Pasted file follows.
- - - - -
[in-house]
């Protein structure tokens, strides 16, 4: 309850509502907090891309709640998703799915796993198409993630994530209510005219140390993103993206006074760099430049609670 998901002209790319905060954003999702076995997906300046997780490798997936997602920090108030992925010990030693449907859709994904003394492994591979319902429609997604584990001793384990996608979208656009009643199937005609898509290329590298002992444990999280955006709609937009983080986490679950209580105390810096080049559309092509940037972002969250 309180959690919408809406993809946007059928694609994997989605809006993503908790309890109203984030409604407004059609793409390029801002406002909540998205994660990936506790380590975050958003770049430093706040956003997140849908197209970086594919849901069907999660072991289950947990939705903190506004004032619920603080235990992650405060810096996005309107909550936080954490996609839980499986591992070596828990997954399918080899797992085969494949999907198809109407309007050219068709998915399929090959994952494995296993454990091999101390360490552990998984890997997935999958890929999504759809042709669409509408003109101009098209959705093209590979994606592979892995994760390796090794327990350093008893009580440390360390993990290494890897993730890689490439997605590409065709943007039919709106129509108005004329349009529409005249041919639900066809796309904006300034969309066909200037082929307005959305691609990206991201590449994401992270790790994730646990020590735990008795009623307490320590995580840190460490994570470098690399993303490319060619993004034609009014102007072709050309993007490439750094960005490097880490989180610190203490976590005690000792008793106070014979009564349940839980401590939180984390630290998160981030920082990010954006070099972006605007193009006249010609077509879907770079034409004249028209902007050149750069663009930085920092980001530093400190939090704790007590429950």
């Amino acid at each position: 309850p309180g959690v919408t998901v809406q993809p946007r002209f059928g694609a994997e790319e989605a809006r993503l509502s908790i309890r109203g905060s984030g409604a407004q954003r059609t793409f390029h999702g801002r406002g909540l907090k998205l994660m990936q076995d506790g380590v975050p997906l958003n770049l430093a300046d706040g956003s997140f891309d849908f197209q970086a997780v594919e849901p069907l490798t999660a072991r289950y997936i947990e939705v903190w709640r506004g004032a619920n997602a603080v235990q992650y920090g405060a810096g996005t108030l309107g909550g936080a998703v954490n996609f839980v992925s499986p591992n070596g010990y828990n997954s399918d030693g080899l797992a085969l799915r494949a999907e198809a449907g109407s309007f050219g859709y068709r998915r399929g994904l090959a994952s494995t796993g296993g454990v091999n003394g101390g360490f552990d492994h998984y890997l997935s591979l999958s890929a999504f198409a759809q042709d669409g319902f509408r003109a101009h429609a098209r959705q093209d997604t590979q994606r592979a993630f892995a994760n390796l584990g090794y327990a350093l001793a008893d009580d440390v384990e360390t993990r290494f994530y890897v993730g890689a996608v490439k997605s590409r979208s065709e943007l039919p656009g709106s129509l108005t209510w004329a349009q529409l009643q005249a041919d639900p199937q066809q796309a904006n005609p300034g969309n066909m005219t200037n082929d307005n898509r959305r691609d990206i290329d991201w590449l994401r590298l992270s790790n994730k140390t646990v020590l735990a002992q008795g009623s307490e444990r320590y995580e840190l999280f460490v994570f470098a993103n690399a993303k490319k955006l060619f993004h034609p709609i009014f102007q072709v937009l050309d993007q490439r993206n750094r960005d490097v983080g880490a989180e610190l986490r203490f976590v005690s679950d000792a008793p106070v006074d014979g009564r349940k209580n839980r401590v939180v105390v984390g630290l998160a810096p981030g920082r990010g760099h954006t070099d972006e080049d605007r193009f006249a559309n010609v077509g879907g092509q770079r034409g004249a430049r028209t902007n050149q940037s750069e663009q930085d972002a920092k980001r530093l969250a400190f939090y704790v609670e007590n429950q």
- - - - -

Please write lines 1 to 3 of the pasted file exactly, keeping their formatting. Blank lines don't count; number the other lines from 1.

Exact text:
[in-house]
């Protein structure tokens, strides 16, 4: 309850509502907090891309709640998703799915796993198409993630994530209510005219140390993103993206006074760099430049609670 998901002209790319905060954003999702076995997906300046997780490798997936997602920090108030992925010990030693449907859709994904003394492994591979319902429609997604584990001793384990996608979208656009009643199937005609898509290329590298002992444990999280955006709609937009983080986490679950209580105390810096080049559309092509940037972002969250 309180959690919408809406993809946007059928694609994997989605809006993503908790309890109203984030409604407004059609793409390029801002406002909540998205994660990936506790380590975050958003770049430093706040956003997140849908197209970086594919849901069907999660072991289950947990939705903190506004004032619920603080235990992650405060810096996005309107909550936080954490996609839980499986591992070596828990997954399918080899797992085969494949999907198809109407309007050219068709998915399929090959994952494995296993454990091999101390360490552990998984890997997935999958890929999504759809042709669409509408003109101009098209959705093209590979994606592979892995994760390796090794327990350093008893009580440390360390993990290494890897993730890689490439997605590409065709943007039919709106129509108005004329349009529409005249041919639900066809796309904006300034969309066909200037082929307005959305691609990206991201590449994401992270790790994730646990020590735990008795009623307490320590995580840190460490994570470098690399993303490319060619993004034609009014102007072709050309993007490439750094960005490097880490989180610190203490976590005690000792008793106070014979009564349940839980401590939180984390630290998160981030920082990010954006070099972006605007193009006249010609077509879907770079034409004249028209902007050149750069663009930085920092980001530093400190939090704790007590429950």
């Amino acid at each position: 309850p309180g959690v919408t998901v809406q993809p946007r002209f059928g694609a994997e790319e989605a809006r993503l509502s908790i309890r109203g905060s984030g409604a407004q954003r059609t793409f390029h999702g801002r406002g909540l907090k998205l994660m990936q076995d506790g380590v975050p997906l958003n770049l430093a300046d706040g956003s997140f891309d849908f197209q970086a997780v594919e849901p069907l490798t999660a072991r289950y997936i947990e939705v903190w709640r506004g004032a619920n997602a603080v235990q992650y920090g405060a810096g996005t108030l309107g909550g936080a998703v954490n996609f839980v992925s499986p591992n070596g010990y828990n997954s399918d030693g080899l797992a085969l799915r494949a999907e198809a449907g109407s309007f050219g859709y068709r998915r399929g994904l090959a994952s494995t796993g296993g454990v091999n003394g101390g360490f552990d492994h998984y890997l997935s591979l999958s890929a999504f198409a759809q042709d669409g319902f509408r003109a101009h429609a098209r959705q093209d997604t590979q994606r592979a993630f892995a994760n390796l584990g090794y327990a350093l001793a008893d009580d440390v384990e360390t993990r290494f994530y890897v993730g890689a996608v490439k997605s590409r979208s065709e943007l039919p656009g709106s129509l108005t209510w004329a349009q529409l009643q005249a041919d639900p199937q066809q796309a904006n005609p300034g969309n066909m005219t200037n082929d307005n898509r959305r691609d990206i290329d991201w590449l994401r590298l992270s790790n994730k140390t646990v020590l735990a002992q008795g009623s307490e444990r320590y995580e840190l999280f460490v994570f470098a993103n690399a993303k490319k955006l060619f993004h034609p709609i009014f102007q072709v937009l050309d993007q490439r993206n750094r960005d490097v983080g880490a989180e610190l986490r203490f976590v005690s679950d000792a008793p106070v006074d014979g009564r349940k209580n839980r401590v939180v105390v984390g630290l998160a810096p981030g920082r990010g760099h954006t070099d972006e080049d605007r193009f006249a559309n010609v077509g879907g092509q770079r034409g004249a430049r028209t902007n050149q940037s750069e663009q930085d972002a920092k980001r530093l969250a400190f939090y704790v609670e007590n429950q």